Hi,

The sentence, "She will have left this place yesterday".

Is this sentence grammatically correct?

If it is so, what would be the meaning that native speakers understand from this sentecne?

That sounds not exactly same with "She must have left ~~~".

Do natives speak that way in their conversations?
"She will have left this place yesterday".

Is this sentence grammatically correct?-- Odd at first reading, but yes

If it is so, what would be the meaning that native speakers understand from this sentecne? That sounds not exactly same with "She must have left ~~~".- Yes, it is a note of self-confidence in the truth of what the speaker has said.

Do natives speak that way in their conversations?- Sort of. I would expect "She'll have left yesterday."
pructusShe will have left this place yesterday.
...

She must have left (this place yesterday.)Following the example of Palmer (The English Verb),

She will have left ... ~ A reasonable conclusion is that she left ...

She must have left ... ~ The only conclusion is that she left ...

CJ
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Thanks Mister Micawber and Calif!!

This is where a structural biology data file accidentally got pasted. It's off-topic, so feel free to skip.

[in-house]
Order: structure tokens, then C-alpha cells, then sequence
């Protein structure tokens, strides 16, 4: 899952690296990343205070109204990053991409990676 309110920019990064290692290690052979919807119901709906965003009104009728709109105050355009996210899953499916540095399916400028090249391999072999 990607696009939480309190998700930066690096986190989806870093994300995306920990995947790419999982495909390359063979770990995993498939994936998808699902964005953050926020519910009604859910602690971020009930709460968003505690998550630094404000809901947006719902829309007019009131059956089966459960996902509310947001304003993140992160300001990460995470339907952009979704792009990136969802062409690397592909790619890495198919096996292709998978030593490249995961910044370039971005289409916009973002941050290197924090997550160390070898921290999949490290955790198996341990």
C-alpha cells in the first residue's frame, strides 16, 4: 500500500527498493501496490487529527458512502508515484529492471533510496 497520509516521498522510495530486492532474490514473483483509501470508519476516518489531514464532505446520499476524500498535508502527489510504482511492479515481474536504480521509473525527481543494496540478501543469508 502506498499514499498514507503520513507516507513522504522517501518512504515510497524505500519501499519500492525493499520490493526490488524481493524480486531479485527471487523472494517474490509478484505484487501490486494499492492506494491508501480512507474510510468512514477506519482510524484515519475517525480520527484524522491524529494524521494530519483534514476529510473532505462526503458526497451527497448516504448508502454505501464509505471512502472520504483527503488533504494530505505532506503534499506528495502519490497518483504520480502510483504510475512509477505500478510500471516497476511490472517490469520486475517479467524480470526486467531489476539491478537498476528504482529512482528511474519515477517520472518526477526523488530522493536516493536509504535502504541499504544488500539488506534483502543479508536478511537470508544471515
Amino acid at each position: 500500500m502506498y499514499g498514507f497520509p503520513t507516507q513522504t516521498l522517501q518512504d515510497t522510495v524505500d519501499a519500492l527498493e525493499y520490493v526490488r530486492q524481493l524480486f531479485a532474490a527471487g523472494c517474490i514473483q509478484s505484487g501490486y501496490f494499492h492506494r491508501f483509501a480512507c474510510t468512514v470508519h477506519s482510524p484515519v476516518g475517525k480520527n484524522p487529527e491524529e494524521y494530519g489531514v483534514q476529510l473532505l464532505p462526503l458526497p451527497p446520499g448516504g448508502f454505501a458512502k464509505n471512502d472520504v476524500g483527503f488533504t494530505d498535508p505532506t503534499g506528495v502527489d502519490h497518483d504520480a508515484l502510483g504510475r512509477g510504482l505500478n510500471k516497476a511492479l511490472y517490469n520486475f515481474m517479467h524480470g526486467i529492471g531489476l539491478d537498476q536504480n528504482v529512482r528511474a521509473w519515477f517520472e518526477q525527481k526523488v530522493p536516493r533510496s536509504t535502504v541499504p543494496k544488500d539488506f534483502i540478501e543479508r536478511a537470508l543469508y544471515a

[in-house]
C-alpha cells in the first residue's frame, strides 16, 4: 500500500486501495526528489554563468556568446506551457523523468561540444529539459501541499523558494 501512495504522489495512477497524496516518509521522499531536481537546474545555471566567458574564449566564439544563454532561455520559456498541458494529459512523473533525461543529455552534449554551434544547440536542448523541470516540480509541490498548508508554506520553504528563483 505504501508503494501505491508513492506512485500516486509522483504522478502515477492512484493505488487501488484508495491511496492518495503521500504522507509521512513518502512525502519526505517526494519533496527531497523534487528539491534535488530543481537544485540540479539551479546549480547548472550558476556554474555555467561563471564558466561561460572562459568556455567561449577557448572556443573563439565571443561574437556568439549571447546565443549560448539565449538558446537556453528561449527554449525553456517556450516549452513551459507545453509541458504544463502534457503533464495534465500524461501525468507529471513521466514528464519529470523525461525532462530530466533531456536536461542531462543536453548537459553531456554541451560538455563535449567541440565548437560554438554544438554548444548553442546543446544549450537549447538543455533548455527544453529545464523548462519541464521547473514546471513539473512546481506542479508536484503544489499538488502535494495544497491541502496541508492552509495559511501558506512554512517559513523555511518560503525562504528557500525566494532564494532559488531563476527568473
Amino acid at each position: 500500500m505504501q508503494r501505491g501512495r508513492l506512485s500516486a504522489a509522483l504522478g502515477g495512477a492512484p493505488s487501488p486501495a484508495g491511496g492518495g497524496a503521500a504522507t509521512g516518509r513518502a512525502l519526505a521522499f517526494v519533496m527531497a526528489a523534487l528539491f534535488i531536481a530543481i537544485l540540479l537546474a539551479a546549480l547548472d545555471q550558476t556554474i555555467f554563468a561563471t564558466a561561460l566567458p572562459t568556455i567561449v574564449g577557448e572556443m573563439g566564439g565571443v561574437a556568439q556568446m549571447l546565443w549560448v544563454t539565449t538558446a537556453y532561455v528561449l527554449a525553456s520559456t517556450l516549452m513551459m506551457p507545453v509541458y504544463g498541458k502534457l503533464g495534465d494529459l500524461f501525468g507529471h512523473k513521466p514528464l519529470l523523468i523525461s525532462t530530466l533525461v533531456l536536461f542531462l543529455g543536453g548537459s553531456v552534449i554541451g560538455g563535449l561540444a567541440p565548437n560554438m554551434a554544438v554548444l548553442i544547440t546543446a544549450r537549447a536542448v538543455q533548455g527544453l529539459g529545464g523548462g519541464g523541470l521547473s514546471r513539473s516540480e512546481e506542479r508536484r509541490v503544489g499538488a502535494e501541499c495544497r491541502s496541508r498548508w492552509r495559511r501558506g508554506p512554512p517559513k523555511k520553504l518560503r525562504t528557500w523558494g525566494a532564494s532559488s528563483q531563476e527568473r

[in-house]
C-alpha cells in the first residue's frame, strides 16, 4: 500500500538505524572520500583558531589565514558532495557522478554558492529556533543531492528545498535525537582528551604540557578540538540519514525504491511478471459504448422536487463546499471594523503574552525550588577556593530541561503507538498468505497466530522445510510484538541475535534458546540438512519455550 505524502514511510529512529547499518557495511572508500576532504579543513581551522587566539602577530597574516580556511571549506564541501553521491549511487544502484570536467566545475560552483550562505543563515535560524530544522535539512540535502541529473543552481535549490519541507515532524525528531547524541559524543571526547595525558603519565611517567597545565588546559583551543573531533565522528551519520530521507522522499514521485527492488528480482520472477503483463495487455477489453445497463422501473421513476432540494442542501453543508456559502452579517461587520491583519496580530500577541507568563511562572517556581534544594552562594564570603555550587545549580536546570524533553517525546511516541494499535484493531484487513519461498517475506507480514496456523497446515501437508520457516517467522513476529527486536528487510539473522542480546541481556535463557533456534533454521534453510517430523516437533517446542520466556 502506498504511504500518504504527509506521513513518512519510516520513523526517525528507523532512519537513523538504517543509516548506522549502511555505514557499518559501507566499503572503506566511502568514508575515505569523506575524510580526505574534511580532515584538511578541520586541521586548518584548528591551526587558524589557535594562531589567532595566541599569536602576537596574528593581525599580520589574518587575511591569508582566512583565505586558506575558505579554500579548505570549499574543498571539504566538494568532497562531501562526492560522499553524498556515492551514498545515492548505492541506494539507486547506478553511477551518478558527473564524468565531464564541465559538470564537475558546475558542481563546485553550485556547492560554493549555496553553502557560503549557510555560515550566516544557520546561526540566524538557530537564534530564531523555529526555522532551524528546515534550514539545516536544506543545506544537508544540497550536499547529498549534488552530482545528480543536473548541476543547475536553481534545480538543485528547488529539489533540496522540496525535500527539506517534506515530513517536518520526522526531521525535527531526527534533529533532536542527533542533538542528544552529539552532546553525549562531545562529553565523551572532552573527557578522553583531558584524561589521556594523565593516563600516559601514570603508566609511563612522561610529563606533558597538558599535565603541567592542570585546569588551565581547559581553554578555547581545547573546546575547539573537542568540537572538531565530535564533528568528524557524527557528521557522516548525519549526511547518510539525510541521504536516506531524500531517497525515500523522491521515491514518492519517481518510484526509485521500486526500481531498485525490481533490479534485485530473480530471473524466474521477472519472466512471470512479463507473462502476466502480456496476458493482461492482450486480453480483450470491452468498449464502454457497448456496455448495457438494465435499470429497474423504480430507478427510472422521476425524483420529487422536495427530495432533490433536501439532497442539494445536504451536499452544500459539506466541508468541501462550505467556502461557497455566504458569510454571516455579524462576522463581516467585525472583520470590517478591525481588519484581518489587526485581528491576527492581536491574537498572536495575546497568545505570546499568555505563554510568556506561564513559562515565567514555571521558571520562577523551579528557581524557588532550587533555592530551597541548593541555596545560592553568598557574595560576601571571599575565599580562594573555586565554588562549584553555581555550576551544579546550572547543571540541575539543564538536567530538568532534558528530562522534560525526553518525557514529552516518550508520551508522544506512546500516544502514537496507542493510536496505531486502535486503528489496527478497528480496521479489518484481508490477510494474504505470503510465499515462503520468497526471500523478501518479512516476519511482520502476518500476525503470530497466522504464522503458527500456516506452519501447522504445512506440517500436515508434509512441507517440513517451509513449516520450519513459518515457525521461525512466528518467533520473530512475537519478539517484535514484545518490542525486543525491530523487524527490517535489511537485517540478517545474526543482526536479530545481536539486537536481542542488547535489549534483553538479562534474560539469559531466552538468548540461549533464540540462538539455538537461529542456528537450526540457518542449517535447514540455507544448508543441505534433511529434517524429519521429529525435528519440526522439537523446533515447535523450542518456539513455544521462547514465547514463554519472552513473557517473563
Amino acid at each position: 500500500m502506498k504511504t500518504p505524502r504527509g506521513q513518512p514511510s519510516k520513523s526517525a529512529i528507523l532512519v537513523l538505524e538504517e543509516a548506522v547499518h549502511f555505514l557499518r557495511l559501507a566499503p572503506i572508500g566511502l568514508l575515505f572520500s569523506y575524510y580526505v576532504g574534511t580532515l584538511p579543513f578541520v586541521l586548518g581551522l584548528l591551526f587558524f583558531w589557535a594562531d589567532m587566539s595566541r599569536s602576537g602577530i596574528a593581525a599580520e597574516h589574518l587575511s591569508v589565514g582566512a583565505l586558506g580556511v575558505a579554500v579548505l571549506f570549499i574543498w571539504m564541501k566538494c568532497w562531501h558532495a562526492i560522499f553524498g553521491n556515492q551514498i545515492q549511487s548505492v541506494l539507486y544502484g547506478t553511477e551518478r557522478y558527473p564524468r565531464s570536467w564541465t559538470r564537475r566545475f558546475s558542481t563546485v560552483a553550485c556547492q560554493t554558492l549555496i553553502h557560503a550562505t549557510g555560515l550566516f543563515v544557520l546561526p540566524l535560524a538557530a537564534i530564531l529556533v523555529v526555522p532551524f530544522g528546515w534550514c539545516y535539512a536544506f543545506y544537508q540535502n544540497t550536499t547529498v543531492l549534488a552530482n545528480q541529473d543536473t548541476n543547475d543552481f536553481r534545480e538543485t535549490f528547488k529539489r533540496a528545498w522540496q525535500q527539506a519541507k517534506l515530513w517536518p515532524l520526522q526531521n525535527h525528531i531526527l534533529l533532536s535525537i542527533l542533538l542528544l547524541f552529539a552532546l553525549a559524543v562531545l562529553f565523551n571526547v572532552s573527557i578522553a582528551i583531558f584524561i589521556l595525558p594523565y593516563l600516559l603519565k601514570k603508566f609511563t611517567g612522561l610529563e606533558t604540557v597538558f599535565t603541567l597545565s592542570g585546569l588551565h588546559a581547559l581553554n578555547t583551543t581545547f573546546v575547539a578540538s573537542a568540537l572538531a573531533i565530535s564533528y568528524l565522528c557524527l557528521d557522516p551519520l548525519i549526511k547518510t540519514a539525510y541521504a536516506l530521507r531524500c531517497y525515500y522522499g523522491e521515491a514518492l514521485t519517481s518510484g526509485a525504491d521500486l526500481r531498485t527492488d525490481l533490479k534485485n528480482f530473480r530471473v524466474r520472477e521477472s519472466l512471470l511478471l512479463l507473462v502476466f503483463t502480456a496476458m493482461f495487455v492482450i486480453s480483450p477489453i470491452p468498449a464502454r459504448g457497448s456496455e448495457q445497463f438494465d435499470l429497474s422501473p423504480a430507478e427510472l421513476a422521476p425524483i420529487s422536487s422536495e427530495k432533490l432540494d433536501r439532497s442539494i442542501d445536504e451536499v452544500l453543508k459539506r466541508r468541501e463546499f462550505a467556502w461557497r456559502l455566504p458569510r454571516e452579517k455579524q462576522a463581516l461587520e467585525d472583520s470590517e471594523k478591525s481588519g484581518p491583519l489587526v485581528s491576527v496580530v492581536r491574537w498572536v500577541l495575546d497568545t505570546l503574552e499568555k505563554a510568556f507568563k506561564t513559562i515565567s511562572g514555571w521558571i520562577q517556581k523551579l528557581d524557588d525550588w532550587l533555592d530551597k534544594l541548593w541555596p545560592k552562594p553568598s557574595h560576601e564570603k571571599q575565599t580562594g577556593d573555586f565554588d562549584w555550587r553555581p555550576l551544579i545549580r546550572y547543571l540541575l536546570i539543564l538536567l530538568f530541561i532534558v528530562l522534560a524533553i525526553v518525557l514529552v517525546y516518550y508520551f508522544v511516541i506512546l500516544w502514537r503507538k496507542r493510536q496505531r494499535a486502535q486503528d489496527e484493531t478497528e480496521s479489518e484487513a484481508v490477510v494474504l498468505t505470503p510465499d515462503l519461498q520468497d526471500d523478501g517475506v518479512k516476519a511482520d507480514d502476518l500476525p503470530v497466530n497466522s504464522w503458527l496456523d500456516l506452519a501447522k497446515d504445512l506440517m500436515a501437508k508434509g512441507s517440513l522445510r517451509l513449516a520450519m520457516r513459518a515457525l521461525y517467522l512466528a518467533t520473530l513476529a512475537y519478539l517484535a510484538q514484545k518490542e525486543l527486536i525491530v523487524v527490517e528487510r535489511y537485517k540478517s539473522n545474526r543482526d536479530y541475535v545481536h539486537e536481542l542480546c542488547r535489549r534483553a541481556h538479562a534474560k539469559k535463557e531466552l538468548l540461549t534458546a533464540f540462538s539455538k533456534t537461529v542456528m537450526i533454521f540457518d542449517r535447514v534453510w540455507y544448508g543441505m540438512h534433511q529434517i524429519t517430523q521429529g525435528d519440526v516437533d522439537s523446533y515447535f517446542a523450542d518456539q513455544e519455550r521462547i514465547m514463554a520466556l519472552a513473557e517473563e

What I find it really hard to understand is that "will" usually refers to future events, like "I will do it tomorrow", or "I will have finished the job by 5 o'clock", but you native speakers are saying that "will" can also be used to refer to the past events. This really makes non-natives like me so confused.

Why use "will" which usually refers to the future events?

If some natives do not like that kind of sentence style, what or how would they say to express the same meaning?
pructusIf some natives do not like that kind of sentence style, what or how would they say to express the same meaning?
She will have left is approximately like She probably left when it refers to something in the past. She must have left is also possible as a substitute, but it's a little stronger.

pructusWhy use "will" which usually refers to the future events?
You have to make a distinction between will and will have.

X = the present moment

...................................X........................................................

[ 1. This area is the "will" area. >>>

(all time starting now)

[ 2. This area is usually >>>

the "will have" area.

(all time starting now)

<<< 3. But this area is the theoretically possible "will have" area. >>>

(all time)

CJ
Thanks a lot, Calif!!

I see...

But, English seems to be really difficult language for non-natives...
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